So I’m a little confused – you seem to be complaining about a lack of communication, but have also complained about the “rush to create a dialog.” Are you happy that there are scientists and others trying to educate and engage with people on this topic today, or not?

      • First Officer

        The best way to keep things under the radar to avoid public scrutiny is always to but it on the cover of Time magazine

        http://content.time.com/time/magazine/article/0,9171,997586,00.html

      • First Officer

        Here’s yet another, even earlier attempt ( 7/20/1999) to hide it from the public by publishing it in a major newspaper.

        http://www.nytimes.com/1999/07/20/science/stalked-by-deadly-virus-papaya-lives-to-breed-again.html

        Fiendish !

    • Daryl Klindworth

      Agnes – you state that “It is not ridiculous that among the range of many allergies people currently experience, that some of us might just be allergic to some of these pesticides”. However if pesticides were allergens then there is a group of people for whom we should be seeing allergy problems. Farmers and pesticide applicators. These people are exposed to these chemicals at far higher rates than the consumer. If there were a problem, we would see it in these populations. I have not heard of any such problems among them.

      • Cheyne H

        Daryl makes a great point, Agnus. Even taking into perspective the vast difference in ratio of Farmer/Applicators, to Consumers of grown food(lol), we should still see some evidence….ever…that there should be an allergen concern.
        Sounding more and more, like more…fear mongering.

    • grapedoc

      Agnes,
      Do you know what sort of labeling I would like as an ag saavy person?

      I’d like a label that said, “grown with the use of composted animal excrement” so that I could avoid those products (think vegetables), or maybe a voluntary “not grown with…” label.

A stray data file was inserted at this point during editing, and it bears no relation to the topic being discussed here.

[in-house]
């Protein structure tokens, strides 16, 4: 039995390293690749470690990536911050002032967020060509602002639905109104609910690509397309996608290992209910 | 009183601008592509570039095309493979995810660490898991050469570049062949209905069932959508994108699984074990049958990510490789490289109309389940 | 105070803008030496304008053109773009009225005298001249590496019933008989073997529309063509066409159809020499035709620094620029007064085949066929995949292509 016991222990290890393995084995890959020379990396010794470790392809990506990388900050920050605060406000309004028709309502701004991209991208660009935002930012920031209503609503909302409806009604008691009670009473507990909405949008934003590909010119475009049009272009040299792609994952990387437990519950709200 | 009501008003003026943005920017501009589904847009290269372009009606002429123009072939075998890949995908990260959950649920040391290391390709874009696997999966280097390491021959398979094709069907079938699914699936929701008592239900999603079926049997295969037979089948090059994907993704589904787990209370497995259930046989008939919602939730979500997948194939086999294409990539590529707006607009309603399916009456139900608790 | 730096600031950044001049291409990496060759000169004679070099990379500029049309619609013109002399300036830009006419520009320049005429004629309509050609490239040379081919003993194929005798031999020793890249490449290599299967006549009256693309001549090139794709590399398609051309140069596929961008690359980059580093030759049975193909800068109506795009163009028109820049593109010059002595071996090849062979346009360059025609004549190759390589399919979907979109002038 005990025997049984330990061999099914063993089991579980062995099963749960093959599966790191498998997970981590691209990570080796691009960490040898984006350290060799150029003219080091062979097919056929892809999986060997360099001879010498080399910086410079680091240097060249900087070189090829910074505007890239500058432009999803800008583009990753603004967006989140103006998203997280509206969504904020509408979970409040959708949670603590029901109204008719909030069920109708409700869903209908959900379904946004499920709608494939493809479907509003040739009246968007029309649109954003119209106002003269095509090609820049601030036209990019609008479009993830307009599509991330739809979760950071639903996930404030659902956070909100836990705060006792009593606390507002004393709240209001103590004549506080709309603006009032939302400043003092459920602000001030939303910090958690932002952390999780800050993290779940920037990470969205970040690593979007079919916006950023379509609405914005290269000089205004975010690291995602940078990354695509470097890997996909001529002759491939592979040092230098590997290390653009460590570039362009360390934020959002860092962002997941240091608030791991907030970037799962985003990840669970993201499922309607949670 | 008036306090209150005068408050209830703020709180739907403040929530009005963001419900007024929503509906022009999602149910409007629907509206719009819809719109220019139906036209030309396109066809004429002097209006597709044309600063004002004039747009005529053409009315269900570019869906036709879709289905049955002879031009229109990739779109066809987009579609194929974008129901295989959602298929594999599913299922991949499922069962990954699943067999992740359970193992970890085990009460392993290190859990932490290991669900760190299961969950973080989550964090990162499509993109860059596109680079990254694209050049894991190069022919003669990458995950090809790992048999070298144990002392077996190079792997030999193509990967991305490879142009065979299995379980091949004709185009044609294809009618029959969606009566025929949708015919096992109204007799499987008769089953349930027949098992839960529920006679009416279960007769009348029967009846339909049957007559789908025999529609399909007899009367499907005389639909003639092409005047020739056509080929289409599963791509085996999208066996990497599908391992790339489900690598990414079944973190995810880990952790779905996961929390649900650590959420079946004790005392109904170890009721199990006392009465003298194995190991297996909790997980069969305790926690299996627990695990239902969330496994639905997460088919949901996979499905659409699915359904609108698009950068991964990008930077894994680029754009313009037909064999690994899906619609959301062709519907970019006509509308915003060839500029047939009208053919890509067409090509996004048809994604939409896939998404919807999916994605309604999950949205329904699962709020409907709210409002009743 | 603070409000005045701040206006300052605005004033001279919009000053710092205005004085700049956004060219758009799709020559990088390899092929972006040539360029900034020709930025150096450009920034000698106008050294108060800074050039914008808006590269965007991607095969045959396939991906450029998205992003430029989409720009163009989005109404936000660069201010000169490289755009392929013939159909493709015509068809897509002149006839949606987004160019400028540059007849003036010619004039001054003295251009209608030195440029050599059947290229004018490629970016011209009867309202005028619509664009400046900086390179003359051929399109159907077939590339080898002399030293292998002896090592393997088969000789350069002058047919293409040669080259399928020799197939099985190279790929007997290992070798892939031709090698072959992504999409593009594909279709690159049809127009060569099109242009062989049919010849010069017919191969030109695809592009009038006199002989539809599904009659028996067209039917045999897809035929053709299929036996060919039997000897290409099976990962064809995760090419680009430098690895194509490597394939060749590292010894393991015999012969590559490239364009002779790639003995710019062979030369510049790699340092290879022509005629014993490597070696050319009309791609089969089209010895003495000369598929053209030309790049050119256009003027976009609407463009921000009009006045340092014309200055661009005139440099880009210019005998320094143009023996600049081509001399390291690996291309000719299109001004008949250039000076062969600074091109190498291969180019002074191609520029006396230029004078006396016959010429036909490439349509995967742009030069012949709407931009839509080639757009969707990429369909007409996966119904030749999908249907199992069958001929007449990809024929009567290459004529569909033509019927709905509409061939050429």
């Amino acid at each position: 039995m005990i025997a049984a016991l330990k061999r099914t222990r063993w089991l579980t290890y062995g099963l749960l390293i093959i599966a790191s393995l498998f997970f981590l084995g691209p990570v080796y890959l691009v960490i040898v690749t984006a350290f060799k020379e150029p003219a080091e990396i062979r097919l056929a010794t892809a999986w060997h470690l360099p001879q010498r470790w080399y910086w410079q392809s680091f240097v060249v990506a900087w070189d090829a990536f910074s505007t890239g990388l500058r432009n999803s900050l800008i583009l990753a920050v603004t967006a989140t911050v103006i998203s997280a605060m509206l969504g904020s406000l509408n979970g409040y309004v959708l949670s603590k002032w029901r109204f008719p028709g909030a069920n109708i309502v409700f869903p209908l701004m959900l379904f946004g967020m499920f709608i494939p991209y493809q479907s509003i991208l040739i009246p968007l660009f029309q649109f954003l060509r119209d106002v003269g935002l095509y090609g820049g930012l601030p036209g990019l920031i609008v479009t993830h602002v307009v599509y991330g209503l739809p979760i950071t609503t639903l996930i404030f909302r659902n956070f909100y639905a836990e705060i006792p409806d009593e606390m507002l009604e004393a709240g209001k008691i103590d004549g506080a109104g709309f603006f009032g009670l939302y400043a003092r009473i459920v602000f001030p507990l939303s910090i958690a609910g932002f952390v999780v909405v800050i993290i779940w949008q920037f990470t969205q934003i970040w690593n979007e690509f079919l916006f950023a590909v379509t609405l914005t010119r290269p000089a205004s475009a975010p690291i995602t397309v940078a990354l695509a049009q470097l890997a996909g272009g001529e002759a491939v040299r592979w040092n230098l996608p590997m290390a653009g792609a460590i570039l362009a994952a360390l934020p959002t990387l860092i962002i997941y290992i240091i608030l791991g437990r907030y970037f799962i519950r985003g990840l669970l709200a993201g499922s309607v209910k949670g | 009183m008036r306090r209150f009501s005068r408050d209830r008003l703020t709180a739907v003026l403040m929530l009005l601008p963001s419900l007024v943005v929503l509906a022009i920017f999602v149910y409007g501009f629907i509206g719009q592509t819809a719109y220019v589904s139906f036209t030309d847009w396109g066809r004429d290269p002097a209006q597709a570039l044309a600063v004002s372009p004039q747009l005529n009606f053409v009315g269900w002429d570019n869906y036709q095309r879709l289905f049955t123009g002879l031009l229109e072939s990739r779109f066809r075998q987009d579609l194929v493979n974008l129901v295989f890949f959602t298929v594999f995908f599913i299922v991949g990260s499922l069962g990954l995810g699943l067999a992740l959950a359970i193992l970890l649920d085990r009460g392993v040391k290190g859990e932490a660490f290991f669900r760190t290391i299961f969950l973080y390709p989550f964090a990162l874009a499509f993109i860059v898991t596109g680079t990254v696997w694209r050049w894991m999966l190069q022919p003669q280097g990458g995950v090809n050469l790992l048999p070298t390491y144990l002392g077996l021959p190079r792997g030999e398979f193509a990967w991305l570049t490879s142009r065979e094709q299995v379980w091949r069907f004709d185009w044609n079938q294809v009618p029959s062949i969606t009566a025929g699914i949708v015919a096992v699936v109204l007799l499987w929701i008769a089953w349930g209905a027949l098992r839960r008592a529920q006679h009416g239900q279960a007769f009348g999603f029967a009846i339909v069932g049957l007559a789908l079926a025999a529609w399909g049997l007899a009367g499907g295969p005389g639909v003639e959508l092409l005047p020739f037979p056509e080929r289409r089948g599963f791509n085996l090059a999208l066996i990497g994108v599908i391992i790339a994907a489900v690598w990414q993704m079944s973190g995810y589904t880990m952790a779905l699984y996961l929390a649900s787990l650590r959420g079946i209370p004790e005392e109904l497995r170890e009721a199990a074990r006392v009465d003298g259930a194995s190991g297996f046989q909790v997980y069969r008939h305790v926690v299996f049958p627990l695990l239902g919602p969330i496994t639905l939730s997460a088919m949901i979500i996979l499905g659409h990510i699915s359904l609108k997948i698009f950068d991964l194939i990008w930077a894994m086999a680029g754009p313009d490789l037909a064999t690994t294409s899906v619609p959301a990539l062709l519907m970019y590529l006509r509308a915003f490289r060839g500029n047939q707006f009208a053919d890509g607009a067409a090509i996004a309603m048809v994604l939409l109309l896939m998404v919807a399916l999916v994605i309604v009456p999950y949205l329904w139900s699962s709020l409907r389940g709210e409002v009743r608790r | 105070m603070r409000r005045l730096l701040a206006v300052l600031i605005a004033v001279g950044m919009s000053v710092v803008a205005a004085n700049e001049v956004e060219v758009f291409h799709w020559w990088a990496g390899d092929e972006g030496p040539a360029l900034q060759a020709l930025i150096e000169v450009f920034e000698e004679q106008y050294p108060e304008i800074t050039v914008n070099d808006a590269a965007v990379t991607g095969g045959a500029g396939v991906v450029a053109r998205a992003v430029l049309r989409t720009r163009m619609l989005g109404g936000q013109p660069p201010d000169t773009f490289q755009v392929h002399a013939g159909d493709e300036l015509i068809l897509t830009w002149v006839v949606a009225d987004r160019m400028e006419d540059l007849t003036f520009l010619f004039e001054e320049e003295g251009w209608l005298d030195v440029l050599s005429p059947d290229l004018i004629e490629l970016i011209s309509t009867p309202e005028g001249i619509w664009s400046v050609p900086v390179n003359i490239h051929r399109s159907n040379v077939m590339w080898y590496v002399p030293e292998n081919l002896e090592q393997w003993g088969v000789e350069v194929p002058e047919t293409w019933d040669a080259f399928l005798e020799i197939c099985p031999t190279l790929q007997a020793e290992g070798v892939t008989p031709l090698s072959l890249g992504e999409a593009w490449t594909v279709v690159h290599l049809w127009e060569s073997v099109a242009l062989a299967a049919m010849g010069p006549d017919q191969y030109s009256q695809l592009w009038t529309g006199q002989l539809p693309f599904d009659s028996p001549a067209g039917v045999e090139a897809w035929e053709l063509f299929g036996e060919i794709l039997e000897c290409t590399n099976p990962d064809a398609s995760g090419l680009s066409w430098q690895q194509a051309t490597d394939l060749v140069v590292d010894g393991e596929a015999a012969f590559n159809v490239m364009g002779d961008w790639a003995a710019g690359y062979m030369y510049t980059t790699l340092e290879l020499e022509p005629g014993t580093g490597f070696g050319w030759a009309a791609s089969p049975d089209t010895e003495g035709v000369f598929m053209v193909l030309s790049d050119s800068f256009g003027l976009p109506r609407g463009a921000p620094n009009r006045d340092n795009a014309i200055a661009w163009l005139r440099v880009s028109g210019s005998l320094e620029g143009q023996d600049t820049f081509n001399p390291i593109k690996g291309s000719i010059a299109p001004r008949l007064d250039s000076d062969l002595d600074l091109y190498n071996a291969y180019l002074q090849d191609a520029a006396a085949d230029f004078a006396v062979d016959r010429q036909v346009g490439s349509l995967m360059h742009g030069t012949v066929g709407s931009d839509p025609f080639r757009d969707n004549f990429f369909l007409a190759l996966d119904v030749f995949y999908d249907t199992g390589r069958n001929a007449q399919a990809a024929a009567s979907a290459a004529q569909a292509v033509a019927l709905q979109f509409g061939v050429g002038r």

I’d like a label that said, “grown in ways and post-harvest tested to prevent mycotoxin contamination” so that I could buy that product and avoid any that don’t say that (think peanuts, almonds, pistachios…)

      I’d like a label that said “uses ingredients grown in China” so that I could avoid the product if that was the case (think organic products using non-perishable ingredients like grains, fruit juice concentrates, milk products…. )

      • Mlema

        We all want different labels for different reasons. I too like the “country of origin” labels. And the composted animal excrement would be a good label – but for me it would have to go further. For instance, I would prefer animal excrement to “biosolids” (sewer sludge, which includes heavy metals like cadmium) – but I don’t want animal excrement from an industrial animal farm that uses a lot of antibiotics.

        Wow – this is quite a big topic. I think we could make use of all kinds of labels on foods. Bring it on labelers! 🙂

  • Benjamin Edge

    Agnes said: “Nobody believes that any good can come of these artificial, horizontal gene transfers that are changing the nature of our food supply.”

    I believe good can come from these artificial, horizontal gene transfers. I guess that blows your argument right there. Seed companies do label their products, for the farmer. After that, other than restricting their use as seed, the seed company has no control over what happens to the crop that comes from that seed. If people would quit objecting to the Arctic Apple, you might soon see a GM product on the market with labeling.

    • First Officer

      Well maybe you are just a one off. Wait, i believe good can and do come from that too ! Now its a trend. 🙂

  • charlotte lawrence

    Oh, so you work for DuPont, huh. Yeah. If you change jobs at some point, you might work for Monsanto? Just speculating. I think I’m sticking with Doc Oz on this one. We had the most beautiful ORGANIC garden this year. We use NO pesticides. The abundance was overwhelming and our food is healthy and delicious from our garden. Our pesticide free beehives (as free of pesticides as we can keep them, thanks to all these horrific products out there that other people use) not only yielded us an abundant crop of raw honey, but our bees pollinated our hives to the max. Like I said, I’m sticking with Doc Oz on this. You can go eat the pesticide laden crops if you want to.

    • Farmers grow food for people who do not have the luxury of growing a big garden. Your comment was mean-spirited and classist.

      I’m a beekeeper and I have to say it makes no sense to say your bees yielded a crop of raw honey – it’s all “raw” until you cook it. And there’s no health benefit to eating it “raw” – it’s mostly sugar. C’mon, it’s honey.

      • First Officer